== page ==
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All good things must come to an end.
After serving more than two decades as president of the National Association of Theatre Owners, John Fithian is departing the post on May 1 when he turns over the job to Michael P. O’Leary. He leaves on a high note as the box office shows signs of moving beyond the COVID-19 crisis after a number of fits and starts.
“One of the key themes that will emerge this week is optimism. Our industry is off to an incredible start in 2023. And why are we off to such a great start? Well, the explanation is a simple one: we have more movies to play,” Fithian said in his final state-of-the industry speech at CinemaCon, the marquee show hosted by NATO. “In 2022, we had 71 movies open on 2,000+ screens. This year, we will have more than 100, and new titles are being added at a steady place.”
James Cameron beamed in from New Zealand via video to offer a special thanks to Fithian for his years of service and preserving the theatrical experience. “I’m delighted to participate in a momentus and bittersweet week as this makes the last leg of working with our great friend John Fithian. I thank John on on behalf of the worldwide creative community,” said Cameron before introducing a tribute video of famous movie clips.
Fithian, who has long said that streaming services can never replace the theatrical experience, returned to that theme. “It is now more irrefutable than ever that theatrical is the keystone of the movie industry. Releasing major films with massive budgets directly to streaming platforms is not a sustainable business model. The return on investment is non-existent,” he noted.
According to The Cinema Foundation’s first annual report, nine out of 10 people are aware when a movie was released theatrically, and 50 percent are more likely to watch theatrically released titles when considering their options on streaming platforms.
Fithian said that’s why NATO is so encouraged by Apple and Amazon’s new-found commitment to theatrical. On Monday night, Sony touted Apple’s Ridley Scott epic Napoleon, which will get an exclusive theatrical release in theaters across the globe later this year. Ditto for Apple’s Martin Scorsese Western crime drama Killers of the Flower Moon, which Paramount and Apple open this fall. Both films will eventually launch on Apple TV+.
He also praised Amazon for giving Ben Affleck’s Air an exclusive berth in theaters before it heads for Prime Video.
“The words product and content are still used far too often, and they diminish the value this industry provides. We are not in the widget business. We are in the movie business, and movies are what we bring to our audiences,” Fithian said. “Product is something that you use to keep your hair styled. Content makes something sound disposable; content may have shifted during transit. Movies are about pleasure, and cinema signifies lasting power and cultural relevancy.”
Fithian has shepherded NATO through momentous changes, including the digital transition, the rise of streamers and the devastating COVID-19 crisis, that resulted in unprecedented theater closes. NATO enlisted top filmmakers and talent in pushing lawmakers to provide more than $2 billion in aid for theater circuits and theater employees.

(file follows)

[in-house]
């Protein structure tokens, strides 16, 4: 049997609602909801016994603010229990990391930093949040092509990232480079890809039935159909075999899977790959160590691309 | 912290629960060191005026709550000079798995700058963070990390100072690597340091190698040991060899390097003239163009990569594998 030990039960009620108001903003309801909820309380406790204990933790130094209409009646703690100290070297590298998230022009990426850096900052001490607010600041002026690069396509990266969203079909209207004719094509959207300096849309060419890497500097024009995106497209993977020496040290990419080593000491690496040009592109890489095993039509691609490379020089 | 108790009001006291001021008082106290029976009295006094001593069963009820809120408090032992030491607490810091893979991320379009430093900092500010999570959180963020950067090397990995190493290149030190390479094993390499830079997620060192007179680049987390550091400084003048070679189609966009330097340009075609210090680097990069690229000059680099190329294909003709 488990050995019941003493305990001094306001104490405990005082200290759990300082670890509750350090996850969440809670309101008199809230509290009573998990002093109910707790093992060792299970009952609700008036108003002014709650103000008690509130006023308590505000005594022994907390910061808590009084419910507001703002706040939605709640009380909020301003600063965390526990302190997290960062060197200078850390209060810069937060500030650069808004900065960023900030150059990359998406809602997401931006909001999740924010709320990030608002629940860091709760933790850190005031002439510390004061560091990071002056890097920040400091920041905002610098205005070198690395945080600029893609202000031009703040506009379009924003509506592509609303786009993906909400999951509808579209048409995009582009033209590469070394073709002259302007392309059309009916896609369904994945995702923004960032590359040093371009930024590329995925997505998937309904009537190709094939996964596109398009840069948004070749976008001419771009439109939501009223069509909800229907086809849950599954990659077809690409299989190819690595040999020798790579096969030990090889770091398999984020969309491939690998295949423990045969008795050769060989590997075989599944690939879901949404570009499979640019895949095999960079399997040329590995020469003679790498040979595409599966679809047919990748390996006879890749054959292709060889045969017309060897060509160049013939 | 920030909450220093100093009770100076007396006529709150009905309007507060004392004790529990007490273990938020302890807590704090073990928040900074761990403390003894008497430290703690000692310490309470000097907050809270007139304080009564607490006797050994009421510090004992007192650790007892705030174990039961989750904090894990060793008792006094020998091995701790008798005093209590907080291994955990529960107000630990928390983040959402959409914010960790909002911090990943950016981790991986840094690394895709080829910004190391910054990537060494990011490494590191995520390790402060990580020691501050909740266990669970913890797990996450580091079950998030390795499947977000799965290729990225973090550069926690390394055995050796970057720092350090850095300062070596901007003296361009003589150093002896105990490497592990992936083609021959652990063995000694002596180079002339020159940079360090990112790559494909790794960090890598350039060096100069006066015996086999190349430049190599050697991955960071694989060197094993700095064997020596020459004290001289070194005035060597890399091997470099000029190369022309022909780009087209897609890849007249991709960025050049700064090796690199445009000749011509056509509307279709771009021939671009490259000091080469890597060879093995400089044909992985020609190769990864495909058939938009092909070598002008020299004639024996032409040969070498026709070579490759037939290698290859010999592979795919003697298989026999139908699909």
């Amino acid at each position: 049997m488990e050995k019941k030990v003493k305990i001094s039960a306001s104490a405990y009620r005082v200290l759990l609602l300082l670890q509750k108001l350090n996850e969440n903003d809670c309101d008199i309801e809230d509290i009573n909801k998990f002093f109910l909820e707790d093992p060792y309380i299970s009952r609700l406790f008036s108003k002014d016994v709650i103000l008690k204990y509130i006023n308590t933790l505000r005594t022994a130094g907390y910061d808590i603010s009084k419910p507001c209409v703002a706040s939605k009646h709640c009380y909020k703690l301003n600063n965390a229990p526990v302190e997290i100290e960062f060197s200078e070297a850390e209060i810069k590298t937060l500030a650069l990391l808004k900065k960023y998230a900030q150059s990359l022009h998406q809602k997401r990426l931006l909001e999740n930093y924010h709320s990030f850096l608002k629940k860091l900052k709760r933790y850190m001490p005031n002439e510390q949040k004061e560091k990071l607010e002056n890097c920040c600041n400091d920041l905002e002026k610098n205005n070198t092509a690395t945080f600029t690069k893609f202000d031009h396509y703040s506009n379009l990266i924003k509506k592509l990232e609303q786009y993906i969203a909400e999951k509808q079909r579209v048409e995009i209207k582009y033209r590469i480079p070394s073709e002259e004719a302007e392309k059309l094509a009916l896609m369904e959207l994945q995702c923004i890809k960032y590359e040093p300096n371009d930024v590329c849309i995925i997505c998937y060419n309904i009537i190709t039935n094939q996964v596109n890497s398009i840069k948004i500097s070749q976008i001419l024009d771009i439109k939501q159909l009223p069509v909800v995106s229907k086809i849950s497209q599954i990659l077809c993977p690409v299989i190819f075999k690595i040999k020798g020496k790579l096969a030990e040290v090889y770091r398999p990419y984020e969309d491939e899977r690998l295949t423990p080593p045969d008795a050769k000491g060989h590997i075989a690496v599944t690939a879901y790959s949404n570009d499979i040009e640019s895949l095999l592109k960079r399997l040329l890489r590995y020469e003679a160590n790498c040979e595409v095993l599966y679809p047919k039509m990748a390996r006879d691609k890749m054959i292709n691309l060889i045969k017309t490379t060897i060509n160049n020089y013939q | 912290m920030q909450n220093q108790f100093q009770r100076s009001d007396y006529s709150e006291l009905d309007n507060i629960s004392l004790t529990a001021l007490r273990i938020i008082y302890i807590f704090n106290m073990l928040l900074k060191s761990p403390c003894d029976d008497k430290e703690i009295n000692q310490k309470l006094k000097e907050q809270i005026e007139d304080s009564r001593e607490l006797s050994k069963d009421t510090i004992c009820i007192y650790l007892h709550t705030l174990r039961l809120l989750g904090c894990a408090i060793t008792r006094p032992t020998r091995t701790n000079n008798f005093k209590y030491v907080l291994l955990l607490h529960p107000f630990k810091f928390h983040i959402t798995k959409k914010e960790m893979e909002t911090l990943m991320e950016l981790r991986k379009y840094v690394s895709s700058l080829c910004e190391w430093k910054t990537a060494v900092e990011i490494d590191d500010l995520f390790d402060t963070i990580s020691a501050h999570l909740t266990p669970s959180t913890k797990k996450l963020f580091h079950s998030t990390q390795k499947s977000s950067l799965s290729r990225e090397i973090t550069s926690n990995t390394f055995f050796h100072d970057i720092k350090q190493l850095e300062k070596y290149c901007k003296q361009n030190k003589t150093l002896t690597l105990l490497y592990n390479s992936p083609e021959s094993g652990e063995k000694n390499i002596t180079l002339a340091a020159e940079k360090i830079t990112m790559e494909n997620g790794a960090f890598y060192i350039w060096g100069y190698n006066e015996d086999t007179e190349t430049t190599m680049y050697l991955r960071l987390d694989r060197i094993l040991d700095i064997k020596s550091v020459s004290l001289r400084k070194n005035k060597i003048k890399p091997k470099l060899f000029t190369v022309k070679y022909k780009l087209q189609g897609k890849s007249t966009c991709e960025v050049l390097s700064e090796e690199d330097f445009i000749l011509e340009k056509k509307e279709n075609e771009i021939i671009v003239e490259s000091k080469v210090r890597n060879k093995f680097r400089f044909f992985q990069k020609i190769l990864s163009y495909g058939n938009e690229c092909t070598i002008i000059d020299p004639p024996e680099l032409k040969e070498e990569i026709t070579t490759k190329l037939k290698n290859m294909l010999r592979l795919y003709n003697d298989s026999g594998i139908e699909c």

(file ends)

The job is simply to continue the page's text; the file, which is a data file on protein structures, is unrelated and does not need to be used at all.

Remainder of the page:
He has spent a total of 30 years with NATO, first as outside counsel before taking over as president-CEO in early 2000.
“One of our greatest allies in this mission, and such an integral part of this global family, has been my friend John Fithian, whose impact and influence in the industry have been truly immeasurable,” said Motion Picture Association President chair-CEO Charles Rivkin of Fithian in his CinemaCon speech.
“Under his leadership for almost a quarter century, NATO has worked side by side with the MPA through critical challenges, like the industry’s transition to digital cinema, a pandemic that shuttered theaters across the world, and our continuing fight against piracy,” Rivkin continued. “And during my time at the MPA, I’ve relied regularly on John Fithian’s counsel and his unwavering belief in the theatrical experience.”
Both Fithian and Rikvin welcomed O’Leary — who previously worked at the MPA — to the fold. And in his speech, Rivkin assured that the MPA is doing everything it can to bring movies for both the big and small screens (along with the five major studios, Netflix is a member of the MPA).
Throughout the week, the major studios and Lionsgate will present their upcoming slates. On the eve of CinemaCon, leading analytics firm Gower Street upped its global box office revenue for 2023 from $29 billion to $32 billion after the blockbuster performance of The Super Movie Bros. Movie and other titles.
The mood at this year’s show is expected to be upbeat overall. No one expects moviegoing to return to pre-pandemic levels until 2024 or beyond when there are roughly the same number of releases as before, but there is steady progress. Global revenue hovered around $26 billion in 2022, up 23 percent from $21.3 billion in 2021 (and if Gower is right, this year will again be up 23 percent).
More to come.
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